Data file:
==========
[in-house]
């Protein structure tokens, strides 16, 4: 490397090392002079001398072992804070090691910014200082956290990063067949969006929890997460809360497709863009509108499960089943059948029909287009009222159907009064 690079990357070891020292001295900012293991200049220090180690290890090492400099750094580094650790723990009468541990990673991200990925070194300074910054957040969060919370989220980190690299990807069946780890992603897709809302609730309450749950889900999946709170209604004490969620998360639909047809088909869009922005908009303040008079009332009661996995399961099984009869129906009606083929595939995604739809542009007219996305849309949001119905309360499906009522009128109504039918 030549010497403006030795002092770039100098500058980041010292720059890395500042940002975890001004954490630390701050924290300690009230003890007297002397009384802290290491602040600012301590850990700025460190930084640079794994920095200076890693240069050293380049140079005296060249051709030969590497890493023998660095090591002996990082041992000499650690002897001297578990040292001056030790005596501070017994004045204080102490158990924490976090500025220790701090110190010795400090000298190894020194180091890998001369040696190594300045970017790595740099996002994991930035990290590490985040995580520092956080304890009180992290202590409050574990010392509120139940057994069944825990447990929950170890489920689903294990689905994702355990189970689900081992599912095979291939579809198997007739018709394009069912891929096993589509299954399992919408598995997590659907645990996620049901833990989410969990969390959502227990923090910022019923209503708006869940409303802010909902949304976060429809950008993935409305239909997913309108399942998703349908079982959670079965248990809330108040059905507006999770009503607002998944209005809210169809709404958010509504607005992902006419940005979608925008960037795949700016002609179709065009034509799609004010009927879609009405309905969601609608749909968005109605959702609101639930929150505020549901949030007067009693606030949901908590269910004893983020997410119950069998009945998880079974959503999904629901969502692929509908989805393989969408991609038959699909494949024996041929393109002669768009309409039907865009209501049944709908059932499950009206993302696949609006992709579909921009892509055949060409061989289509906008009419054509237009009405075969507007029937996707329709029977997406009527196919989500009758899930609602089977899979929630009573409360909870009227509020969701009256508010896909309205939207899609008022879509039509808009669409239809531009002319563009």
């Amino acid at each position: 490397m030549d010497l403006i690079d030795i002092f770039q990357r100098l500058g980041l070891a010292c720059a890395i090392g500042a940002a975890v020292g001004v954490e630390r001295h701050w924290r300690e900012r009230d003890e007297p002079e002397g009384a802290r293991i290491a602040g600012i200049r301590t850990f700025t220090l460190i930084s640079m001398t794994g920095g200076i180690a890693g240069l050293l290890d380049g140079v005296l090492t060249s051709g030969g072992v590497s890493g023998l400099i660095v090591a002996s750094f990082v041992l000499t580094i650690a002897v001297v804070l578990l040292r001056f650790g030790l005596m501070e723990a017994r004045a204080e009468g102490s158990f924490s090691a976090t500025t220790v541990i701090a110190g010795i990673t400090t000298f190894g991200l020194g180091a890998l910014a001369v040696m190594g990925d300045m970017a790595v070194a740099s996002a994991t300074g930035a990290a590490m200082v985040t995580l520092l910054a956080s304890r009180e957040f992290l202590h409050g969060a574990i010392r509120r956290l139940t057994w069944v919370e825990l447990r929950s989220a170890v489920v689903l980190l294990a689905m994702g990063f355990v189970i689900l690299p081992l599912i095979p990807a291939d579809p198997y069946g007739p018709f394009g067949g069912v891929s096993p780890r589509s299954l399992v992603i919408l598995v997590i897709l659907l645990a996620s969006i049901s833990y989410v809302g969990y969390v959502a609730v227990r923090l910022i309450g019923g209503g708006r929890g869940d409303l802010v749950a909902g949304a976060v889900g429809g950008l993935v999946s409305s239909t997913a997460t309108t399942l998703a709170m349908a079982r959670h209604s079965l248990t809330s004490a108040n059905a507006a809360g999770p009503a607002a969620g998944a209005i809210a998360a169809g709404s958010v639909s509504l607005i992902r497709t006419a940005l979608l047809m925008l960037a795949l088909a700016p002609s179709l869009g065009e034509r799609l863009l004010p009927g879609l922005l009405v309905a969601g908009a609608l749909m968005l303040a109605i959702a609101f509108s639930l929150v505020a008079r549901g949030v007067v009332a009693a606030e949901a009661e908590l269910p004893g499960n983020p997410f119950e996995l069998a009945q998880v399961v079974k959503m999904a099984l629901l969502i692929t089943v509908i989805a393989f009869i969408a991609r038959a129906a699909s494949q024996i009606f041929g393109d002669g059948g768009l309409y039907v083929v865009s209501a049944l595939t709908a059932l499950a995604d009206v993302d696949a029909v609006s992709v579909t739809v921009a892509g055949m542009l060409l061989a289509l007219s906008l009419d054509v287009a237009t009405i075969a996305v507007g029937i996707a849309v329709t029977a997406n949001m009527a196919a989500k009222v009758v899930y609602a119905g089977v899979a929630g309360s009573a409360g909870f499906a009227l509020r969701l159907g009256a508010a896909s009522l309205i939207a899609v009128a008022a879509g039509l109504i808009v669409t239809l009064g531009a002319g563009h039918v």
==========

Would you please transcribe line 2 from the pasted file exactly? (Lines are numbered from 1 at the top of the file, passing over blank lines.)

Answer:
């Protein structure tokens, strides 16, 4: 490397090392002079001398072992804070090691910014200082956290990063067949969006929890997460809360497709863009509108499960089943059948029909287009009222159907009064 690079990357070891020292001295900012293991200049220090180690290890090492400099750094580094650790723990009468541990990673991200990925070194300074910054957040969060919370989220980190690299990807069946780890992603897709809302609730309450749950889900999946709170209604004490969620998360639909047809088909869009922005908009303040008079009332009661996995399961099984009869129906009606083929595939995604739809542009007219996305849309949001119905309360499906009522009128109504039918 030549010497403006030795002092770039100098500058980041010292720059890395500042940002975890001004954490630390701050924290300690009230003890007297002397009384802290290491602040600012301590850990700025460190930084640079794994920095200076890693240069050293380049140079005296060249051709030969590497890493023998660095090591002996990082041992000499650690002897001297578990040292001056030790005596501070017994004045204080102490158990924490976090500025220790701090110190010795400090000298190894020194180091890998001369040696190594300045970017790595740099996002994991930035990290590490985040995580520092956080304890009180992290202590409050574990010392509120139940057994069944825990447990929950170890489920689903294990689905994702355990189970689900081992599912095979291939579809198997007739018709394009069912891929096993589509299954399992919408598995997590659907645990996620049901833990989410969990969390959502227990923090910022019923209503708006869940409303802010909902949304976060429809950008993935409305239909997913309108399942998703349908079982959670079965248990809330108040059905507006999770009503607002998944209005809210169809709404958010509504607005992902006419940005979608925008960037795949700016002609179709065009034509799609004010009927879609009405309905969601609608749909968005109605959702609101639930929150505020549901949030007067009693606030949901908590269910004893983020997410119950069998009945998880079974959503999904629901969502692929509908989805393989969408991609038959699909494949024996041929393109002669768009309409039907865009209501049944709908059932499950009206993302696949609006992709579909921009892509055949060409061989289509906008009419054509237009009405075969507007029937996707329709029977997406009527196919989500009758899930609602089977899979929630009573409360909870009227509020969701009256508010896909309205939207899609008022879509039509808009669409239809531009002319563009």